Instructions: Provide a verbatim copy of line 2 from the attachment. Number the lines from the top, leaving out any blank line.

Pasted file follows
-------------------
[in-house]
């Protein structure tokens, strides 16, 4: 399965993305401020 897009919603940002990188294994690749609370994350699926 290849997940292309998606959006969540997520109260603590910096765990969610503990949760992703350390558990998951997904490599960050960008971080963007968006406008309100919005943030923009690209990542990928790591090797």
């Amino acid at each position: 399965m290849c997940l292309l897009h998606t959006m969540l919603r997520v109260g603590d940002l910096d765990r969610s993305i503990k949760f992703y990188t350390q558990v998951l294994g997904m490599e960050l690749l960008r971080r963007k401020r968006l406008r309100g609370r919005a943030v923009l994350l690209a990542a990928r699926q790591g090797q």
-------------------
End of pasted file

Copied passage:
């Protein structure tokens, strides 16, 4: 399965993305401020 897009919603940002990188294994690749609370994350699926 290849997940292309998606959006969540997520109260603590910096765990969610503990949760992703350390558990998951997904490599960050960008971080963007968006406008309100919005943030923009690209990542990928790591090797």